Here’s your assignment for today and everyday… no matter what life looks like “out there”, see the good in it… see the perfection that is playing out for yourself and the world. I admit this is hard sometimes, especially when we immerse ourselves in the news of the day.
As I write this, the headline in the New York Times today is about suicide bombers who killed dozens of people in a Moscow subway. The story is horrific. Where is there any good in this?
My heart goes out to all the people who were impacted by this tragedy. I’m sure yours does too. Neither of us would ever choose for an event like this to occur. It seems like so much of the news which makes it to our senses are events like these, global or local.
I want to stress that when we moved to see good everywhere we look, even in these tragic events, doesn’t mean that we would choose for these tragic events to occur. What it means is that we can look at an event that is something we would never wish to occur, and we can look beyond it and focus our attention and energy on the potential good that is occurring beyond the horrible events.
When we use our thoughts, words, and deeds, we are directing our energy in a specific direction. When bad news occurs and our hearts are open, we are at a choice point. Yes, we feel sympathy and sadness, that’s normal. What are we going to think, say and do next?
On the one hand, we can see this news as reaffirming our fears that the world is going to hell. It can feed a sense that everything is out of control… and who am I to change its direction? I can feel a sense of powerlessness and despair over our future. These emotions can lead me into talking and acting out of fear. I begin telling everyone the world is a dangerous place, people are not to be trusted, we need to protect ourselves and folks like us… I began developing a bunker-like mentality where I attempt to close myself off from the world….fearing anyone who is different. If this is how we react to negative news, then it becomes a self fulfilling prophecy. We help to create the world we fear.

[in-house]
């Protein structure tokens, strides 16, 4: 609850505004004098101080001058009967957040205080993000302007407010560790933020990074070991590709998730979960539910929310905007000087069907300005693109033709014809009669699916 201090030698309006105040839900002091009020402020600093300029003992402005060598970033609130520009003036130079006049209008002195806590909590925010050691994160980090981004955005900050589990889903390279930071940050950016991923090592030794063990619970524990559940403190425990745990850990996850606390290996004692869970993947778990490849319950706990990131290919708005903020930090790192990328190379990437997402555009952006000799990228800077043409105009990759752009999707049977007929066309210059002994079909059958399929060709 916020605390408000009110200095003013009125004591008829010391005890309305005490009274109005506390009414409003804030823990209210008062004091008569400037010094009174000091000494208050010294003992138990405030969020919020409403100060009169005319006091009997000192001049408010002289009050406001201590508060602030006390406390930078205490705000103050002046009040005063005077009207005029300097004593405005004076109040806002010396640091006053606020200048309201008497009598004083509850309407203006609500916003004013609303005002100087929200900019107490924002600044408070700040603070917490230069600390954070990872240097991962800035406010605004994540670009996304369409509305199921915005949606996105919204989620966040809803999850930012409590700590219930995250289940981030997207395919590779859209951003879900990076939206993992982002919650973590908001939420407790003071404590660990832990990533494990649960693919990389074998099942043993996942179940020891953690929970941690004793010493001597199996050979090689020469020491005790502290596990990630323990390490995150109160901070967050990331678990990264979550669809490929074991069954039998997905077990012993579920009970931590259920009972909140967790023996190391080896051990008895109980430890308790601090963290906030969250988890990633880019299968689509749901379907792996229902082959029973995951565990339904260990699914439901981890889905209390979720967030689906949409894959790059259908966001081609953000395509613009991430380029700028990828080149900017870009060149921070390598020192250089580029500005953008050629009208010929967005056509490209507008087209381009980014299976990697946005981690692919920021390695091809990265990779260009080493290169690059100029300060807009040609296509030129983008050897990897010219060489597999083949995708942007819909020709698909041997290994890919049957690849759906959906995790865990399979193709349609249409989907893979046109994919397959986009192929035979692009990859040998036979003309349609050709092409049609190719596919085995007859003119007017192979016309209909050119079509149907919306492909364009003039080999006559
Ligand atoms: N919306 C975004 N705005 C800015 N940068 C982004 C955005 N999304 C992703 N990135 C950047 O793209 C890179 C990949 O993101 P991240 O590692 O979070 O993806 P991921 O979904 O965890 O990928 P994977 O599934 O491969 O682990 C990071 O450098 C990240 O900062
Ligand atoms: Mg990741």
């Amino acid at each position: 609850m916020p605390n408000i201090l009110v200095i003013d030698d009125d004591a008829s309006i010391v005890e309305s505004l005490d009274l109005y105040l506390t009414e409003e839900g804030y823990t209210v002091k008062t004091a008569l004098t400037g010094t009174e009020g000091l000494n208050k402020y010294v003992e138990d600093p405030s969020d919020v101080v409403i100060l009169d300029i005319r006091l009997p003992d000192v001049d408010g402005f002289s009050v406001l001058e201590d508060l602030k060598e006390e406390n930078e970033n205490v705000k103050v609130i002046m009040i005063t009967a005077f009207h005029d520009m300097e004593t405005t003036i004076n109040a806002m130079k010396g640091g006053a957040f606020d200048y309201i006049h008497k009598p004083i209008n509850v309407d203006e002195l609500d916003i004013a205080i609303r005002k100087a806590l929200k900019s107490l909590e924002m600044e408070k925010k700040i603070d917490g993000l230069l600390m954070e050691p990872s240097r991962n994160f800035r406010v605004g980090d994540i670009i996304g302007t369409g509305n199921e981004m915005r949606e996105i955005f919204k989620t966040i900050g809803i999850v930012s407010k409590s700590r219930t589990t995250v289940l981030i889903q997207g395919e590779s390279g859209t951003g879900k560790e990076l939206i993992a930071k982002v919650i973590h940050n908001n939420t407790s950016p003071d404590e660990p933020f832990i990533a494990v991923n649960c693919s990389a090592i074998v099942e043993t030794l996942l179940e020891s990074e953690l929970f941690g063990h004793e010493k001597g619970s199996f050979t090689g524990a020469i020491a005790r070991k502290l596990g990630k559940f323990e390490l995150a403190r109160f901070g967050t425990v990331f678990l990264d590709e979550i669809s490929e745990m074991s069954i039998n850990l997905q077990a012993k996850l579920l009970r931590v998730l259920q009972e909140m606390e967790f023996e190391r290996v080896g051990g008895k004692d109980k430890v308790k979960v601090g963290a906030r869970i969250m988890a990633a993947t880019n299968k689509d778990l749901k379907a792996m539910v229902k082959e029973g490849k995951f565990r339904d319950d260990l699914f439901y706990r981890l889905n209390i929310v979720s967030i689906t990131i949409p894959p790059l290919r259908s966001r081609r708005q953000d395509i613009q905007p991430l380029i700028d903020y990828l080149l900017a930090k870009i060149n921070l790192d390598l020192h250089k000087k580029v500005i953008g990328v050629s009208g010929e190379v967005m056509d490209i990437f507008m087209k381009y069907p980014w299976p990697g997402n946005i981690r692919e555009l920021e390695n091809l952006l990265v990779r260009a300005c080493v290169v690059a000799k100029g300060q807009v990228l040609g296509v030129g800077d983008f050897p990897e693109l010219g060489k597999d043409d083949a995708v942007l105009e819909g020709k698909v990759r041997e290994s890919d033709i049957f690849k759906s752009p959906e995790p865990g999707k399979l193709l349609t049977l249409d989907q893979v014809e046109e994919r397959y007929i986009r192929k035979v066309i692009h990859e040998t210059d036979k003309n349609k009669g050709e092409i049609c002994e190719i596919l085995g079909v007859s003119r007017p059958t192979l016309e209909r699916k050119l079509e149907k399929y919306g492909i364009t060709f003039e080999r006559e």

On the other hand, we can move beyond her sadness over the negative news and ask ourselves questions such as — what good can come from this? Or, how can I choose the highest and most positive response in relation to these events? Instead of fear, we respond with love. Instead of shutting ourselves off from the world, we look for ways to connect us all. We visualize the world would like to create, and we move our energy in that direction. We help to create the world of our dreams.
Moving forward to love
So how can we respond to events such as the Moscow suicide bombers? After feeling normal emotions such as anger, disappointment, and sympathy towards those lives touched by the event, how can we move forward?
Here are some suggestions, but don’t let my ideas limit you from seeing other good:
- It used to be the tragedies around the world didn’t seem to impact us personally as much as they do now… could it be that such events that occur far away are expanding our circle of people for whom we have care and concern such that the world is shrinking in our minds?
- Could it be that more and more people around the world are so touched by these tragedies that we are reaching a critical mass of people who say “no more” and move more towards nonviolence as a means of solving differences?
- Could it be that this event opened my heart a little bit more? Could it be that today in my interactions with everyone I’m going to act more from love?
What are you going to choose?
Check out all of Mark Gilbert’s books—available at Amazon. Click here to visit his Author Page. This includes his recent one Our Spiritual Rights and Responsibilities. In this book, he offers what he suggests are the 5 basic rights we all possess by virtue of our being these spiritual beings on planet Earth — and our 2 responsibilities we all hold in relation to one another! Check it out!